Using Acrobat Distiller to create PDFs in 2-steps
The 2-steps are, 1) printing from your application (like Word) to a postscript file; and 2) converting that postscript file into a PDF using Distiller.

In Acrobat, the 'Distiller' name is used in two confusing ways. In Acrobat 5, Distiller is a postscript printer driver for 'printing' from an application directly to a postscript file to be converted to PDF. It is also the application that does that conversion of postscript to PDF. In Acrobat 6 and 7, the postscript driver has been renamed "Adobe PDF." Distiller remains the application that converts from postscript to PDF.

This tutorial illlustrates using Acrobat Distiller 7 in a two-step method that is recommended for maximum control over the PDF creation process. Making a PDF in this fashion is similar in Acrobat 5 and 6.

First the setup, then the steps:
1. Defining a non-standard page size: If you are making a PDF for a book that has a non-standard page size (just about anything other than 8.5 x 11), then follow this link to define a custom page size for the postscript driver.

2. Embedding all fonts: Setting Acrobat to embed all fonts can be trickier than it seems. You also need to set distiller's postscript driver for embedding fonts in addition to setting Distiller to embed the fonts.

3. You should double check Distiller to see that embedding is set before dragging your postscript file to Distiller.

4. Print your document from your application. Select the Postscript driver as your printer, and then "print to file." This creates a postscript file for your document which you can then convert to PDF using Distiller.

Create a custom page size in the postscript driver:

Rationale: There is a bug in Windows and perhaps in Windows applications. The bug prevents a custom page size that is defined from inside the application (wordprocessor or other program) from carrying through to be the page size of the PDF. The solution is to define a custom page size from the operating system level as shown here.

Once you have defined the custom page size in this way, you should be able to use that custom page/paper size from inside your application to print to file with your PDF creationware's postscript driver.

The mechanism for defining a custom page size is different for depending on the version of Windows.

Windows XPPro       Windows XPHome       Windows 2000

Using the custom paper size
The custom form that you have saved should now be available to select as a paper size from the Page Setup menu of your application.

Word Page Setup

Setting up the Postscript driver
Setting up the defaults from the Settings==>Printers or Control Panel==>Printers window has advantages because you do not have to continously change settings from your application and find that you missed one here or there.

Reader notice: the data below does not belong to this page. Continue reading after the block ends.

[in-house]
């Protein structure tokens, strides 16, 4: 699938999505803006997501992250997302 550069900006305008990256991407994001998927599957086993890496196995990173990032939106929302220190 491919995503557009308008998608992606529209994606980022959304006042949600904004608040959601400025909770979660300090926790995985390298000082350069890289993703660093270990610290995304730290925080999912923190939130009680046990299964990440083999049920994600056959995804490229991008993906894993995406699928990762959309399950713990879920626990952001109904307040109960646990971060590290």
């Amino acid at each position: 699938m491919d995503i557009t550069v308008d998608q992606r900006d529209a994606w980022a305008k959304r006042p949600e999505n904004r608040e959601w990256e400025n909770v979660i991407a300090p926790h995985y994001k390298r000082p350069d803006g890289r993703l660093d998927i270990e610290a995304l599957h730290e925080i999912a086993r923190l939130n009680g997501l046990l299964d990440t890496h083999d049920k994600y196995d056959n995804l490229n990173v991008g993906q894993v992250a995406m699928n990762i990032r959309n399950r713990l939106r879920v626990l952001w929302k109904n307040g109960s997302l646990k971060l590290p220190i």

Again, the settings are the same for various versions of Windows but the appearance can be a little different:

Windows XPPro       Windows XPHome       Windows 2000

Printing to a postscript file:
Go back and make sure you followed steps 1 and 2 to setup the postscript driver from the Printer Settings Window.

Make sure that you have selected the custom page size that you want from inside your document. In Word and WordPerfect this is in File==>Page Setup
Page Setup

After setting Distiller, return to your application to "print" your document to a postscript file. Select the Adobe driver from the File==>Print menu (Distiller or Adobe PDF or whatever Adobe called it in your version of Acrobat).


Choose Distiller (or Adobe PDF, or whatever Adobe calls your postscript driver for PDF creation). Check the box that says, "Print to File:"

print to file

Click on the Properties button:

printer properties

Under the Adobe PDF Settings tab, make sure that the job option you created in the steps above is selected. Also make sure that the "Do not send fonts..." box is NOT selected.
checking properties

Click on OK and return to the main print menu. Click on OK to print to the postscript file:
print it now

You will be asked for a name for your postscript file. You should note where it is located. I like to select "Desktop" as the location because that makes it easy to find. Give the file a .ps extension for "postscript." Windows wants to put a .prn extension instead. You can prevent that by selecting "All Files" as the file type instead of "Printer File." Distiller won't mind if it comes out .prn anyway.
save as ps file

My postscript file showed up on the desktop. I have run Distiller and its window is open. The next step is to drag the postscript file to the Distiller window (you can also drag it to the  Distiller icon if you have not opened the window).
Drag postscript file to distiller

When you have dragged the postscript file to Distiller, you see a bargraph indicating the progress while the file is being distilled into a PDF:
Distilling in progress.

The resulting PDF should have all fonts embedded. The True Type fonts will be subset embedded because Adobe insists on subsetting TT fonts. You determine that the page size is correct and that the fonts are embedded as described here.